Born Gordon Sumner in 1951, Sting helped make the Police one of the most vital bands of the late '70s and early '80s, combining jazz, pop, rock, prog, reggae and punk for a sound that was decidedly their own. By 1985, the Police were history and Sting launched a solo career that scored a No. 3 single ('If You Love Somebody Set Them Free') and a No. 2 album ('The Dream of the Blue Turtles') right off the bat. He's since reached the Top 10 many more times over the next two decades, including singing on Dire Straits' massive hit 'Money for Nothing.' His records have followed the Police's course of challenging, genre-hopping music. After starring in movies like 'Quadrophenia' and 'Dune' over the years, Sting -- who got his nickname from the yellow and black bee-like jersey he wore -- wrote a Broadway musical, 'The Last Ship' in 2013.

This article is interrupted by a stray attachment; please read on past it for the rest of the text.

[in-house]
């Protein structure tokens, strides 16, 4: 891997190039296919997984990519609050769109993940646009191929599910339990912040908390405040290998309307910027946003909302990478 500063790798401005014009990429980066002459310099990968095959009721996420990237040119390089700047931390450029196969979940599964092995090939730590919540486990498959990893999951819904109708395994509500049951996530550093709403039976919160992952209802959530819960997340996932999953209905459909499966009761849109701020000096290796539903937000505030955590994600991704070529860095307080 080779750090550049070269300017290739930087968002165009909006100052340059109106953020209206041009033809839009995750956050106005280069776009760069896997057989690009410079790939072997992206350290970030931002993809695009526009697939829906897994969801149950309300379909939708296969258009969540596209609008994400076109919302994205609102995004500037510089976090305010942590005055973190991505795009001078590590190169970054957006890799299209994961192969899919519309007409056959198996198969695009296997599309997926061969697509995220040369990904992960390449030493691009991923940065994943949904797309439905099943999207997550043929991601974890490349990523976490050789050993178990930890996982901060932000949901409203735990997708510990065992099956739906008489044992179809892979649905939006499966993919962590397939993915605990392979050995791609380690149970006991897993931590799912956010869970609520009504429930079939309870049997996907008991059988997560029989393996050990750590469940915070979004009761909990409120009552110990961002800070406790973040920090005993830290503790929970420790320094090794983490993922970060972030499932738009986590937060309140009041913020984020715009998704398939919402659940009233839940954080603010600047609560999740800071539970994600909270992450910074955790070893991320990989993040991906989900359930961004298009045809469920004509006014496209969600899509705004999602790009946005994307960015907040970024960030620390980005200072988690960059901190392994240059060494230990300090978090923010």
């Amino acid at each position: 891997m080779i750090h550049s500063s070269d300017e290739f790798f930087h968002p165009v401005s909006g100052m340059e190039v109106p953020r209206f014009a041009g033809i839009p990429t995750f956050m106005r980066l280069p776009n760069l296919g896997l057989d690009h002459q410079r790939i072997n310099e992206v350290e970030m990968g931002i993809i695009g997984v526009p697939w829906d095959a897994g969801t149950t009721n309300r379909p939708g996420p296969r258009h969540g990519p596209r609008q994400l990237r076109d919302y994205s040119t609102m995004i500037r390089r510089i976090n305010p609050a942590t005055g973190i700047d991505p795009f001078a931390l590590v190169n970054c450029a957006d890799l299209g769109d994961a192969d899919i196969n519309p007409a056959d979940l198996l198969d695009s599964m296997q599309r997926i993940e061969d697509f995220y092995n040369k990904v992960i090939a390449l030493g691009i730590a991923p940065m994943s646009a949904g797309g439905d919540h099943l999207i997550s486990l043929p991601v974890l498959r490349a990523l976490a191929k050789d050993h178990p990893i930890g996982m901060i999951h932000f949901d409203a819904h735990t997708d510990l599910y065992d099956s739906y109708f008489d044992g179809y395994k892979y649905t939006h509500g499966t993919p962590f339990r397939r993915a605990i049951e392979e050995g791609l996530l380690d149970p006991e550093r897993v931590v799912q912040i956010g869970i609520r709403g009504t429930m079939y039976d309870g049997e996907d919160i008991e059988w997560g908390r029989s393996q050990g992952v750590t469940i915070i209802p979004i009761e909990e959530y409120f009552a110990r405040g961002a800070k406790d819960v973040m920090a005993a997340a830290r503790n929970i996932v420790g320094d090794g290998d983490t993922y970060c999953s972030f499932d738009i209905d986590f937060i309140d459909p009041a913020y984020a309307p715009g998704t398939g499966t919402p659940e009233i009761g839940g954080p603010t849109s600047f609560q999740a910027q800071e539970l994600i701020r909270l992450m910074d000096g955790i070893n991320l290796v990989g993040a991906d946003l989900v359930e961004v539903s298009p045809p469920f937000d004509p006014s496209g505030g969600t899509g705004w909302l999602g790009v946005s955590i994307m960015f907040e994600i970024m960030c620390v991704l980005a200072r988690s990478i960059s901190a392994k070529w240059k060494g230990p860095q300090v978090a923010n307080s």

The Police Song Sting Literally Tried to Bury in the Garden
Guitarist Andy Summers wrote the award-winning "Behind My Camel," but the frontman wasn't a fan.
How Sting Formed a Solo Persona With 'Bring on the Night'
Tapped to make a movie about getting a new band together, director Michael Apted captured something else instead.
Sting Pays Tribute to Late A&M Records Boss Bob Garcia
Executive was also involved in the careers of Joe Jackson, Procol Harum and Neil Young.
Is the Police’s ‘Don’t Stand So Close to Me’ Autobiographical?
The song's teacher-student romance remains a taboo subject.
Hear Joan Jett and Sting's New Alzheimer's Benefit Album Songs
They lead a list of artists who appear on ‘Music Moments’ project.
Sting Regrets 'Tragic Loss' of Juice WRLD Despite Rights Battle
Artists tangled over rapper’s “Lucid Dreams,” which took parts of “Shape of My Heart.”
When Mark Knopfler and Sting Connected for ‘Money for Nothing’
Dire Straits frontman recalls perfect match for Police counterpart’s voice - and doesn’t regret having to share writing credits.